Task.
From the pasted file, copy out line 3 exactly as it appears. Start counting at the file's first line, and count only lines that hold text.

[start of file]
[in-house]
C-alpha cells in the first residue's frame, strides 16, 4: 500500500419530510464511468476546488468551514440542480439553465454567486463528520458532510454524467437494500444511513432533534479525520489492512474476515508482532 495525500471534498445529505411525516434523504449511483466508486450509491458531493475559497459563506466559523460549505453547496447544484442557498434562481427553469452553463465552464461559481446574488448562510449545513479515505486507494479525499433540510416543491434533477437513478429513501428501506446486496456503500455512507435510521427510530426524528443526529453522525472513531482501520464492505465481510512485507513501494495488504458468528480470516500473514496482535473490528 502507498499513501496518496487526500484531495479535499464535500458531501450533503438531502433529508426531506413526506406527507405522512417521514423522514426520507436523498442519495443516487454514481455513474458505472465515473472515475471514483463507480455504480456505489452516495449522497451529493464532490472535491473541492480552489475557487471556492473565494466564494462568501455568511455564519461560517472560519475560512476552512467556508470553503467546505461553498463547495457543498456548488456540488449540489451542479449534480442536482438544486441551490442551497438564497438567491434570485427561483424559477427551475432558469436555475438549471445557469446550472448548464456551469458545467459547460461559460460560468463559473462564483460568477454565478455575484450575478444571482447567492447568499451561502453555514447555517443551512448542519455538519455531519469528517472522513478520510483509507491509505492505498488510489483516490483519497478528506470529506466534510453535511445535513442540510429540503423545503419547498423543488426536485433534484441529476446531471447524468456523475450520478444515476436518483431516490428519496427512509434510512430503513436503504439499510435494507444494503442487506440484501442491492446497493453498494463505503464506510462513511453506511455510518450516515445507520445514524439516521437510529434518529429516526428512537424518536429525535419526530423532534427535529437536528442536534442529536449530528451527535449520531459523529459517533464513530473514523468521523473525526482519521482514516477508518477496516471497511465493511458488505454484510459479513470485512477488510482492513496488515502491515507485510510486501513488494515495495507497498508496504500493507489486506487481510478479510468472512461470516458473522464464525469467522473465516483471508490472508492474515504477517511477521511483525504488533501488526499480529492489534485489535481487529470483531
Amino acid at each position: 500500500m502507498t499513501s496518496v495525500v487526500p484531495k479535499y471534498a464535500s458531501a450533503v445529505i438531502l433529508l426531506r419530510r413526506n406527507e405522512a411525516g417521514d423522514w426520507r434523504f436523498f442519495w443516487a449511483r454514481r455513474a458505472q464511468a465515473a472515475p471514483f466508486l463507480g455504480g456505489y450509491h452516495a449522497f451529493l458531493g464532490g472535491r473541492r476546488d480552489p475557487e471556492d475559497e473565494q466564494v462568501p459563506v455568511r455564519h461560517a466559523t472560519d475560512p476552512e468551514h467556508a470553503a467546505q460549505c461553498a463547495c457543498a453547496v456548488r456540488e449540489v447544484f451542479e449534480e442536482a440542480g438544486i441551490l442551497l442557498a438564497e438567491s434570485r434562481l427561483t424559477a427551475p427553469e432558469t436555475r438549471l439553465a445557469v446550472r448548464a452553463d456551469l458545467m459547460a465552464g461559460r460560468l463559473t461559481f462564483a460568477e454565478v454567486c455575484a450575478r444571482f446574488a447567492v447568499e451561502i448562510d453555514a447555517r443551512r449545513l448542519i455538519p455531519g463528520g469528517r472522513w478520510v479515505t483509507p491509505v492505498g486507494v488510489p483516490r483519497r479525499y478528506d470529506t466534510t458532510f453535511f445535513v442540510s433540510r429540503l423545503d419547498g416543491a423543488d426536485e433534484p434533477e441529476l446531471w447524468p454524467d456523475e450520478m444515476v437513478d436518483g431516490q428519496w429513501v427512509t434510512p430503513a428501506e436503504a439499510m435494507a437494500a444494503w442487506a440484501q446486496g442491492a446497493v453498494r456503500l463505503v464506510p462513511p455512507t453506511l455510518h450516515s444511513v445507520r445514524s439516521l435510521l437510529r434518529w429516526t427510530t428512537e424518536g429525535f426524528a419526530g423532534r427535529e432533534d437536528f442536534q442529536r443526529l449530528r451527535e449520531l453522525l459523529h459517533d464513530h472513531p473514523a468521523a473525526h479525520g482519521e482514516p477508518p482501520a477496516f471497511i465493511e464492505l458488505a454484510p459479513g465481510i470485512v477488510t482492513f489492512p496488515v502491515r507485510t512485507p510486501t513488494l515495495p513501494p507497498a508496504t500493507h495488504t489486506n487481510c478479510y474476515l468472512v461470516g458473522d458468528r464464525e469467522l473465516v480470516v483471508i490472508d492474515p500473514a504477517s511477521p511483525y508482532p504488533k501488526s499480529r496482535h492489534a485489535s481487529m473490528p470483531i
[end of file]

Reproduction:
Amino acid at each position: 500500500m502507498t499513501s496518496v495525500v487526500p484531495k479535499y471534498a464535500s458531501a450533503v445529505i438531502l433529508l426531506r419530510r413526506n406527507e405522512a411525516g417521514d423522514w426520507r434523504f436523498f442519495w443516487a449511483r454514481r455513474a458505472q464511468a465515473a472515475p471514483f466508486l463507480g455504480g456505489y450509491h452516495a449522497f451529493l458531493g464532490g472535491r473541492r476546488d480552489p475557487e471556492d475559497e473565494q466564494v462568501p459563506v455568511r455564519h461560517a466559523t472560519d475560512p476552512e468551514h467556508a470553503a467546505q460549505c461553498a463547495c457543498a453547496v456548488r456540488e449540489v447544484f451542479e449534480e442536482a440542480g438544486i441551490l442551497l442557498a438564497e438567491s434570485r434562481l427561483t424559477a427551475p427553469e432558469t436555475r438549471l439553465a445557469v446550472r448548464a452553463d456551469l458545467m459547460a465552464g461559460r460560468l463559473t461559481f462564483a460568477e454565478v454567486c455575484a450575478r444571482f446574488a447567492v447568499e451561502i448562510d453555514a447555517r443551512r449545513l448542519i455538519p455531519g463528520g469528517r472522513w478520510v479515505t483509507p491509505v492505498g486507494v488510489p483516490r483519497r479525499y478528506d470529506t466534510t458532510f453535511f445535513v442540510s433540510r429540503l423545503d419547498g416543491a423543488d426536485e433534484p434533477e441529476l446531471w447524468p454524467d456523475e450520478m444515476v437513478d436518483g431516490q428519496w429513501v427512509t434510512p430503513a428501506e436503504a439499510m435494507a437494500a444494503w442487506a440484501q446486496g442491492a446497493v453498494r456503500l463505503v464506510p462513511p455512507t453506511l455510518h450516515s444511513v445507520r445514524s439516521l435510521l437510529r434518529w429516526t427510530t428512537e424518536g429525535f426524528a419526530g423532534r427535529e432533534d437536528f442536534q442529536r443526529l449530528r451527535e449520531l453522525l459523529h459517533d464513530h472513531p473514523a468521523a473525526h479525520g482519521e482514516p477508518p482501520a477496516f471497511i465493511e464492505l458488505a454484510p459479513g465481510i470485512v477488510t482492513f489492512p496488515v502491515r507485510t512485507p510486501t513488494l515495495p513501494p507497498a508496504t500493507h495488504t489486506n487481510c478479510y474476515l468472512v461470516g458473522d458468528r464464525e469467522l473465516v480470516v483471508i490472508d492474515p500473514a504477517s511477521p511483525y508482532p504488533k501488526s499480529r496482535h492489534a485489535s481487529m473490528p470483531i